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States increase collaboration

Michaela Brighella from EQUELLA discusses the importance of a regional approach to centralised online learning content

Posted by Rebecca Paddick | April 30, 2014 | Business

As technology continues to reshape education, and today’s learners interact and engage with course content online, the overall education environment must rapidly adapt and evolve.

Many large-scale institutions face difficulties relating to maintaining complex content structures, differing faculty approaches to course content storage, and having no set standards for content management across an expansive location. 

Aligning customisable content management with your institution’s business needs enables your team to effectively manage a diverse range of content, which can be tagged by metadata including outcomes, standards, keywords and more, for seamless search and discovery. As part of this approach, the development of a high-quality eLearning environment enables institutions to construct a solution that is educationally focused, flexible and that supports effective, ongoing course content creation.

One central solution that can be shared across faculties, courses, institutions, states, regions and even countries, enables an increased level of collaboration and distribution, while streamlining content publication across the network of users.

The statewide approach to the delivery of online content is a preferred practice for many states and regional groups in North America, including the state of Utah. 

All Utah school districts and higher education institutions are connected to a robust network and quality educational content by the Utah Education Network (UEN). Every day, over 2,000 educators search and download learning content
for their classes and courses from one central location: their dedicated solution, eMedia. This repository is managed by UEN and powered by the digital repository, EQUELLA. eMedia hosts many types of digital learning content, including videos, podcasts and images.

Florida has adopted a complete approach to manage the state’s online learning, by providing a centralised location for the discovery, acquisition, collection, sharing and management of quality learning content. The Orange Grove – managed centrally by the Florida Virtual Campus (FLVC) – is an online repository of organisational and professional development content containing more than 700 open access textbooks and more than 80,000 instructional content, all of which are freely available to the 1.3 million educators, students and staff of Florida’s 40 public post-secondary institutions. Online books may be downloaded for free, or in some cases, a commercial, print-on-demand version may be available for purchase for a modest cost. FLVC utilises social media, webinars and videos to inform educators on how to contribute and manage content, including how Creative Commons licenses can be attached to each item to specify how that content may be used and shared.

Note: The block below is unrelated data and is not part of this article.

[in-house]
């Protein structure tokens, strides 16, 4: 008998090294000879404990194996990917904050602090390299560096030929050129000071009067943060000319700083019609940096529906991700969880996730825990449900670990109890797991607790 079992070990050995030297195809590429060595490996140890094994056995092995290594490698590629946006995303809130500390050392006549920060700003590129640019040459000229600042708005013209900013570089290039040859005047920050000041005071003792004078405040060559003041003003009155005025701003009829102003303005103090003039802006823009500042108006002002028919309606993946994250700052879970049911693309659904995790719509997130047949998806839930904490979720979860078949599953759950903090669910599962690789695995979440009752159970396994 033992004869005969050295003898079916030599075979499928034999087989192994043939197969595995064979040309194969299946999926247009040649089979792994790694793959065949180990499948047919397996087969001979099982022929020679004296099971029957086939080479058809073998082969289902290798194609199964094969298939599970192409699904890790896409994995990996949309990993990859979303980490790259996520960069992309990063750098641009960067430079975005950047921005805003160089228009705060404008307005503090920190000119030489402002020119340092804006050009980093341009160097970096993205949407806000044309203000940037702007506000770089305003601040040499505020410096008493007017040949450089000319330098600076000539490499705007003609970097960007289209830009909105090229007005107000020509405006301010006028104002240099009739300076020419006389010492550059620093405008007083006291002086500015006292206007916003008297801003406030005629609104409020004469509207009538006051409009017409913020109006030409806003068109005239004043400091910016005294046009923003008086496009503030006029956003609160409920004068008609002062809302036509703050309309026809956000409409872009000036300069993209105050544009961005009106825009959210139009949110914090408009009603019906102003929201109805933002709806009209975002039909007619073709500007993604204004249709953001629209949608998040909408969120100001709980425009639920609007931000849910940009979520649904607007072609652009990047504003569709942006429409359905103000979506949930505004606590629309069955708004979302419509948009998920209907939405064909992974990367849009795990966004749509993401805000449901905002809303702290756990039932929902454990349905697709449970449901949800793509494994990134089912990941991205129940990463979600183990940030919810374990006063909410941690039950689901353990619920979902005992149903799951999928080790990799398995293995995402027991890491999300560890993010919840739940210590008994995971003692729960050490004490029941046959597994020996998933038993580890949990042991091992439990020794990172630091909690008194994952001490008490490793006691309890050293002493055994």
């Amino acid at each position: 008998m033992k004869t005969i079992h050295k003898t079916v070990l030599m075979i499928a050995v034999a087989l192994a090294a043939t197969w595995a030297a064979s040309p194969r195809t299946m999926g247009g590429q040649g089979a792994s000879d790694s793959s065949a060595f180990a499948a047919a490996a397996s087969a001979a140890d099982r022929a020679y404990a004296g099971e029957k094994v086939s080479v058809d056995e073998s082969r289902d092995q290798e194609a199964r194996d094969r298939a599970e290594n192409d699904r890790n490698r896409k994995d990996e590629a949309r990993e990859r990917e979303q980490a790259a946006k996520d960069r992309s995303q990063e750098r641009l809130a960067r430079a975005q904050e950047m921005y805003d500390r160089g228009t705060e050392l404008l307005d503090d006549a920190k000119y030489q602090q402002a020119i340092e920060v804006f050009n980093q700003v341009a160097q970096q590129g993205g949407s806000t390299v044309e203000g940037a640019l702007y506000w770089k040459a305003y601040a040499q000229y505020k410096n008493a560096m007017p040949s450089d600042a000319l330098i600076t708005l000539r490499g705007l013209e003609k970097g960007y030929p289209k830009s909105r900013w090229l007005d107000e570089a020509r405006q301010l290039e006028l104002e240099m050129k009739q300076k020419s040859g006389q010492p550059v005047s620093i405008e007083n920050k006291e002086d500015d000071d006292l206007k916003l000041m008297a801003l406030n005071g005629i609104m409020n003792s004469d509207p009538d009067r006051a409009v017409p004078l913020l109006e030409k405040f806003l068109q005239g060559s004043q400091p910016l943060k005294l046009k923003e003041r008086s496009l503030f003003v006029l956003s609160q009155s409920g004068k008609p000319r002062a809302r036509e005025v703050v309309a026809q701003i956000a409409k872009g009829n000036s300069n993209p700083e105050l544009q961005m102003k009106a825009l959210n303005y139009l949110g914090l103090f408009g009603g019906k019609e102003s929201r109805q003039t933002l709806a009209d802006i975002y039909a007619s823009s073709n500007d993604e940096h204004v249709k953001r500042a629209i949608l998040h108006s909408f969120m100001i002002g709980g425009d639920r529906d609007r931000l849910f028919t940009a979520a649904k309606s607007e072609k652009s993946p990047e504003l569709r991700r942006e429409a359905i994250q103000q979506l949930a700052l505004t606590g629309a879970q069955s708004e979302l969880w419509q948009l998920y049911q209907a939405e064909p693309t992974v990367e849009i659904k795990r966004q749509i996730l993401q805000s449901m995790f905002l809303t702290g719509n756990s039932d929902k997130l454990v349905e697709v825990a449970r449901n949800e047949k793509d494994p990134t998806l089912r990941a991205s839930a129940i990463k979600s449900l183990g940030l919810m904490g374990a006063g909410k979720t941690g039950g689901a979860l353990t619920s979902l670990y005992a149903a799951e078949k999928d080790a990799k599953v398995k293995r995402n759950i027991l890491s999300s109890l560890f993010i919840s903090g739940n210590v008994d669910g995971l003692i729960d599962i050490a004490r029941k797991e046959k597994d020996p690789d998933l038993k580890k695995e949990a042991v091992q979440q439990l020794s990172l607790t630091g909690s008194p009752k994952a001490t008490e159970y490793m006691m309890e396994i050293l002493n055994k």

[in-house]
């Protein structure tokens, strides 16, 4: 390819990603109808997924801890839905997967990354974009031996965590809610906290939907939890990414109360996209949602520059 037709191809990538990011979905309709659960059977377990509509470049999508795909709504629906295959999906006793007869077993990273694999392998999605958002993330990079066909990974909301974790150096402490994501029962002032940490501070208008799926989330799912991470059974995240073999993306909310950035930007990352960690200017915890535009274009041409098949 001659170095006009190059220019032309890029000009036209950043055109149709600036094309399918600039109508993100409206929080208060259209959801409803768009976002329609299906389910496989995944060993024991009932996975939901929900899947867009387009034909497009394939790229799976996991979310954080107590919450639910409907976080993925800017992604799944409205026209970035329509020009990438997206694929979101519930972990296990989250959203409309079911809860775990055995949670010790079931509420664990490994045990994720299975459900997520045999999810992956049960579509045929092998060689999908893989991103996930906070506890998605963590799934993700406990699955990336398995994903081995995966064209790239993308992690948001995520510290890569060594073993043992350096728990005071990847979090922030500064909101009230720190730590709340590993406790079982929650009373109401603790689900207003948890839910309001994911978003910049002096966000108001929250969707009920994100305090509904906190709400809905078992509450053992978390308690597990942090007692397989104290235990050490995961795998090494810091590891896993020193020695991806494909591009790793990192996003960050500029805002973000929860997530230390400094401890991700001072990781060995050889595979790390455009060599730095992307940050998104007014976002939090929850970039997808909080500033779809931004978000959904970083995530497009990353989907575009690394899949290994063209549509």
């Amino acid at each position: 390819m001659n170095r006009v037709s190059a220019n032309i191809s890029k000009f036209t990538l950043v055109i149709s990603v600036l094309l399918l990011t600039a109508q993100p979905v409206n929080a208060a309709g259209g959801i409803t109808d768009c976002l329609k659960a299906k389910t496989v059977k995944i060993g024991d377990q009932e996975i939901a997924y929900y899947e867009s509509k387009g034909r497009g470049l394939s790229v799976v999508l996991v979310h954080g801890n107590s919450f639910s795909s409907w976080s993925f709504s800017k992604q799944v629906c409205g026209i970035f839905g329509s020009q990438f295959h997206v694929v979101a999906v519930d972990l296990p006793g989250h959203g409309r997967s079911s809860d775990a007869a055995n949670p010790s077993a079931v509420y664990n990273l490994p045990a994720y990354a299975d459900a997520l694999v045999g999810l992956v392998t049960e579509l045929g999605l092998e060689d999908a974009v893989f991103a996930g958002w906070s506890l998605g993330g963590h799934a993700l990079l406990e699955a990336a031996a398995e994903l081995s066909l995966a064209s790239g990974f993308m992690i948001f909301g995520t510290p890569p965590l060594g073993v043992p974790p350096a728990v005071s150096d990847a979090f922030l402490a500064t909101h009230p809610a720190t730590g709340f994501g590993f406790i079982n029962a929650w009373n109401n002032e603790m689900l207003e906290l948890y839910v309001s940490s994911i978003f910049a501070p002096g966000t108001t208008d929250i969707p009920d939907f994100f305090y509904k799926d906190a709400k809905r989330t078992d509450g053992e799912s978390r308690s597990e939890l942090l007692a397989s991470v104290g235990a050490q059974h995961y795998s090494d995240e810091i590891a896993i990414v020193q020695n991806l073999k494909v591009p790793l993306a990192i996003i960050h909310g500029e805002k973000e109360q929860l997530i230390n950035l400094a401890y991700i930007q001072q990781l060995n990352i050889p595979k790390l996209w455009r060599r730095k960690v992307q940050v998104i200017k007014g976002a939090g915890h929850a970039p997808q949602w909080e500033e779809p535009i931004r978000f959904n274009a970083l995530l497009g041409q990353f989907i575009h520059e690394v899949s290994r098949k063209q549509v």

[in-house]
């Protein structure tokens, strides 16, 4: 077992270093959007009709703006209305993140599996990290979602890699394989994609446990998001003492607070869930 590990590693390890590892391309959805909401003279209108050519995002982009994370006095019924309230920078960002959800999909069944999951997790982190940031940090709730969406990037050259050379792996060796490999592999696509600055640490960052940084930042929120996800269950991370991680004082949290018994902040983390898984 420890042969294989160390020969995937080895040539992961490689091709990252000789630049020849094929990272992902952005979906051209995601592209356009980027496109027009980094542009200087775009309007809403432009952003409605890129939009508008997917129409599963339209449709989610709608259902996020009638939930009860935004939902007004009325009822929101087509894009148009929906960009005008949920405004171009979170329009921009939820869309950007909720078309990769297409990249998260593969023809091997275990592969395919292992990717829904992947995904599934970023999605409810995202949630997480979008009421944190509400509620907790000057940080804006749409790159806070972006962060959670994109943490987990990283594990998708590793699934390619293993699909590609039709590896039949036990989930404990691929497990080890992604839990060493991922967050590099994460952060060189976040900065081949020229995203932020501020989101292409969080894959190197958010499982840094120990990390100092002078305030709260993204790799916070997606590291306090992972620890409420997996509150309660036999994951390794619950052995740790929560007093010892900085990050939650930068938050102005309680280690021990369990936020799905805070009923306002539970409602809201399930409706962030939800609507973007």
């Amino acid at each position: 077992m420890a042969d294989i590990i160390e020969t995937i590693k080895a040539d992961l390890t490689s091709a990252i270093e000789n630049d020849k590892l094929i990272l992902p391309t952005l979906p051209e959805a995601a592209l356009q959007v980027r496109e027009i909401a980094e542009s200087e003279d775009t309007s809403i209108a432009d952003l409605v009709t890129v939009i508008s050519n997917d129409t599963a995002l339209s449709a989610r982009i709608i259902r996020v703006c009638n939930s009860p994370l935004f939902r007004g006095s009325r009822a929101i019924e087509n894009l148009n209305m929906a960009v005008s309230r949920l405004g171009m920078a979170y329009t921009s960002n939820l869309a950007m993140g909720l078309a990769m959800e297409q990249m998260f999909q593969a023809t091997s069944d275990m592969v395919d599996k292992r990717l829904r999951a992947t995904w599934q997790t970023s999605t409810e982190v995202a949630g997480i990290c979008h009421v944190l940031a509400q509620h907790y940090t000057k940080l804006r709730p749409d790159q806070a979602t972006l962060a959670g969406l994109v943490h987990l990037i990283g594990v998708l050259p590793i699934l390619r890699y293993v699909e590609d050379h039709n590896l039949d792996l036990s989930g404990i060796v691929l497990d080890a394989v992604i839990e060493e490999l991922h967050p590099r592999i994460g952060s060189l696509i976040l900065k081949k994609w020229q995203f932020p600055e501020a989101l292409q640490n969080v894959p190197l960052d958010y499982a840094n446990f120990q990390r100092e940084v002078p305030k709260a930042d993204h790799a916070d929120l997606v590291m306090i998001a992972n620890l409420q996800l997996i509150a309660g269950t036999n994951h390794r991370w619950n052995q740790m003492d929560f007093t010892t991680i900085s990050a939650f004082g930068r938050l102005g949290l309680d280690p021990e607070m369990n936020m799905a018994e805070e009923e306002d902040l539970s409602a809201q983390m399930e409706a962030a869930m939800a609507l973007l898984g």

Journeying across the virtual border up to North Carolina, here users are utilising the North Carolina Learning Object Repository (NCLOR), which is available to all K-20 educators statewide, including participants from the 58 colleges from the North Carolina Community College System (NCCCS), University of North Carolina (UNC) System, North Carolina Independent Colleges and Universities (36 private institutions) and the North Carolina Department of Public Instruction (DPI). A key aim of the NCLOR was to provide a centralised location for the acquisition, collection, sharing and management of quality learning content for all teachers in North Carolina. NCLOR, North Carolina’s EQUELLA, supports over 1,500,000 learners. The repository is integrated with multiple learning management systems, third-party content and multiple other systems. While all these states have a different online learning solution that facilitates the extensive sharing of media content, open access textbooks and integrations with multiple systems to assist large networks of educators and students, each has developed a core system that meets all their key requirements and can be adapted to meet their future needs.

Each state’s solution illustrates the way aligning with learner objectives strengthens the ongoing distribution and consumption of content across a large network of users. These approaches support greater efficiencies and productivity as well as the educators shaping a wide range of courses for evolving learners.

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